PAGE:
Thorsten van Elten has returned from his second Milan furniture fair a touch worse for wear. Nursing one of those oxymorons – a summer cold – he is tired and run-down, but the first to admit that these hectic first years are a rite-of-passage for a young entrepreneur like him.
He laughs, and sneezes. ‘Yes, it was extremely busy and I didn’t get a chance to look round the fair at all. But the feedback I got on the products was great, so it was worth it.’ His small stand, situated in the hallowed off-fair destination of Superstudio PiÃ¹ alongside the likes of Moooi and his former employer SCP, was buzzing when I passed. I put it down to a combination of van Elten’s sunny, engaging personality and his products, which bring a smile to even the most fair-weary faces.
Van Elten isn’t a designer. He sources interiors products – ‘desirable items’, according to his blurb – and furniture from young, hopefully up-and-coming designers and manufactures them. New to Milan include the neat Reader Table by Richard Shed, which incorporates a fold to store books and magazines, and the eye-catching Antlers by Alex Taylor – a simple, wall-mounted coat-hanger that is, unsurprisingly, shaped like a set of branched horns.
He is attracted to products with ‘a bit of English wit and a bit of Scandinavian skill’, although most of the designers he works with are UK talent. He works with young designers – often recent graduates – and says he doesn’t want to ‘keep’ designers to himself and would rather they worked with other people. That is, surely, until his first real star emerges.
‘My main selection criterion is that the product makes me smile,’ he says with well-rehearsed patter (this is what his press release says). ‘Well, for example, I’d love to bring over some top quality, hand-made cuckoo clocks from Germany and manufacture them here. They’re so kitsch, but completely hand-made and traditional. I think they’d go down very well,’ he elaborates. He’s half-way there: he launched Stag Clock by Fly Pitcher in Milan, a digital cuckoo clock.
Van Elten is a confirmed European, born and raised in Germany, but resident in London for 13 years. He firmly believes Germany and the UK share more similarities than any other two nations in Europe. Apart from our love for cuckoo clocks, perhaps.
True to his European roots, he also acts as the UK agent for several companies, including Germany’s Roomsafari, Details, Artificial and Kaether & Weise, Istanbul’s Derin and the loose Czech Mania collective that includes design group Olgoj Chorchoj, among others.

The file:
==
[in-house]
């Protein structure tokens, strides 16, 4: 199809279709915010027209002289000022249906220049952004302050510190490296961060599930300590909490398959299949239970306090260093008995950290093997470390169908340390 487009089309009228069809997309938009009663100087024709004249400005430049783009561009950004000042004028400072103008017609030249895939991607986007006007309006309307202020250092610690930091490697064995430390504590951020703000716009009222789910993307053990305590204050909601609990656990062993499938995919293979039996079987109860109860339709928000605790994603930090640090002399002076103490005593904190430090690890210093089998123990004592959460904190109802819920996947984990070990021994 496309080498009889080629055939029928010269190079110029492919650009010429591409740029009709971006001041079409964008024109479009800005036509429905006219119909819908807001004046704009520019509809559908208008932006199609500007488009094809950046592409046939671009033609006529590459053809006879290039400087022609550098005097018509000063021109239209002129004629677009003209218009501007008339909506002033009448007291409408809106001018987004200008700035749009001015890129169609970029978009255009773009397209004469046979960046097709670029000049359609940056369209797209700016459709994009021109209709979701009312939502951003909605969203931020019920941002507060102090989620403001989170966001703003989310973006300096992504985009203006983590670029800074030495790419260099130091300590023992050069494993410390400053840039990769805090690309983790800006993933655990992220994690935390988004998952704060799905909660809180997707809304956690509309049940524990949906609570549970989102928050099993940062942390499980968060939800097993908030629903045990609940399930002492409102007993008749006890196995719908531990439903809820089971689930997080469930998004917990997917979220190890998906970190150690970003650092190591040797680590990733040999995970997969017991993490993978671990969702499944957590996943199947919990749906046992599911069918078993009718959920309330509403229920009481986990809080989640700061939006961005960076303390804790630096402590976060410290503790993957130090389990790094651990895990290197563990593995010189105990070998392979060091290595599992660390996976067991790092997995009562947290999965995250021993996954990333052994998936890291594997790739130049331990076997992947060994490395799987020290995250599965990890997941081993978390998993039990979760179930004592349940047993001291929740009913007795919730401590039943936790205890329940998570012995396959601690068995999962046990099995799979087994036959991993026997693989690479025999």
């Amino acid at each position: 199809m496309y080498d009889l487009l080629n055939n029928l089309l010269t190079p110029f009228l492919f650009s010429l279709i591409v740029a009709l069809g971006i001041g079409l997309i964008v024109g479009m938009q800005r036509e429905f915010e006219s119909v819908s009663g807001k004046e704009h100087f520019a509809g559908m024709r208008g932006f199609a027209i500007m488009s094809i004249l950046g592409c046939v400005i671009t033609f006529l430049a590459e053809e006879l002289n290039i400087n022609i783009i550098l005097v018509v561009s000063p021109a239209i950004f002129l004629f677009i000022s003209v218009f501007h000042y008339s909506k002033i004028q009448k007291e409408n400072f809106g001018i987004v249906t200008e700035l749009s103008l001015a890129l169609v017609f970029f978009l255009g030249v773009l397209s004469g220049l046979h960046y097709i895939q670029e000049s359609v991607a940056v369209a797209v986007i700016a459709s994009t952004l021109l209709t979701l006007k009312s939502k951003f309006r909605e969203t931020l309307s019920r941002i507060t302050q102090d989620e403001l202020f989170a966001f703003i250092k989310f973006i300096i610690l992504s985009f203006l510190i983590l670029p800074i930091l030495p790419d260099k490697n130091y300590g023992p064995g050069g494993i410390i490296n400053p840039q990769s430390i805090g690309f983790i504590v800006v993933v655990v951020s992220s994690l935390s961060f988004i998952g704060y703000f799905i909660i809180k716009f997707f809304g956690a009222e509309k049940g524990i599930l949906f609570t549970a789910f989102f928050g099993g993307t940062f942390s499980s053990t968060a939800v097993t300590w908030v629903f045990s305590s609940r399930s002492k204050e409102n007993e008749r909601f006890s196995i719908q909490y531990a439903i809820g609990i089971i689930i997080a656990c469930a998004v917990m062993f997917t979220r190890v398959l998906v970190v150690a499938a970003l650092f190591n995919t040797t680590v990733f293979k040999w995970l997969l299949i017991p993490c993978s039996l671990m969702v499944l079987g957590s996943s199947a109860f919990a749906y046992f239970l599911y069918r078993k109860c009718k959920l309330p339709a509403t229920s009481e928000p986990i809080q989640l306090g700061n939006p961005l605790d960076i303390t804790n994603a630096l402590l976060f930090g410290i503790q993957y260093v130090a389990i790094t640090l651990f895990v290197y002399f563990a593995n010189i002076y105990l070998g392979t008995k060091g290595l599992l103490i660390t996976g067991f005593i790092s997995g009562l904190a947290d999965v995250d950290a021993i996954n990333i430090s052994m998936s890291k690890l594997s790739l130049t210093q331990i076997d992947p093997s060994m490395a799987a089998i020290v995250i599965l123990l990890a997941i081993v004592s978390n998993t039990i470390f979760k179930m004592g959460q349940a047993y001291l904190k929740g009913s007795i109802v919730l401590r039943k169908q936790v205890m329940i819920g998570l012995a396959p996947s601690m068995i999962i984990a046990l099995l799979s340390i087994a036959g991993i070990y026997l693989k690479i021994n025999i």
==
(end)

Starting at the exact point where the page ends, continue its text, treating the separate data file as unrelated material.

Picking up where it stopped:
His main aim, and the thing that’s giving him dark circles under his eyes, is to open a retail space in London. He’s a couple of months away from signing on the dotted line for ‘the perfect’ space near Warren Street Tube station. This would mean relying less on other retailers, particularly as he has no e-commerce site – he says there’s no point without a physical space to back it up. He is currently squashed into a basement in Caledonian Road but, tripping over piles of boxes as I walked in, I could see he’s outgrown this space.
Van Elten cut his buying teeth at SCP, which he left in 2001 to start Thorsten van Elten. A few months later, he went to Milan for the first time, but insists this is his first year ‘as a proper company’. Prior to SCP, he worked as a retail shop manager for textile designer Christopher Farr, after studying interior design in London.
His first product as Thorsten van Elten was Pigeon Light by Ed Carpenter. Now a ‘bestseller’, according to van Elten, it comes in pink, orange, white and grey. This was followed by Sam Johnson’s 4L table range and his Light Reading. The latter is a book-spine-cum-light in Perspex called Secret Sign. Van Elten met Johnson and Carpenter while at SCP and persuaded them to come on board. Does he miss designing himself? ‘No, but I do help some of the designers develop their ideas. I’m enjoying designing my own company, actually,’ he says.
Once the first retail space is opened, his longer-term aim is to open ‘two or three’ stores in the UK. ‘I don’t want to become too big; I admire smaller, independent retailers and manufacturers,’ he says. ‘And there aren’t enough of them in this country.’ Not yet, at any rate.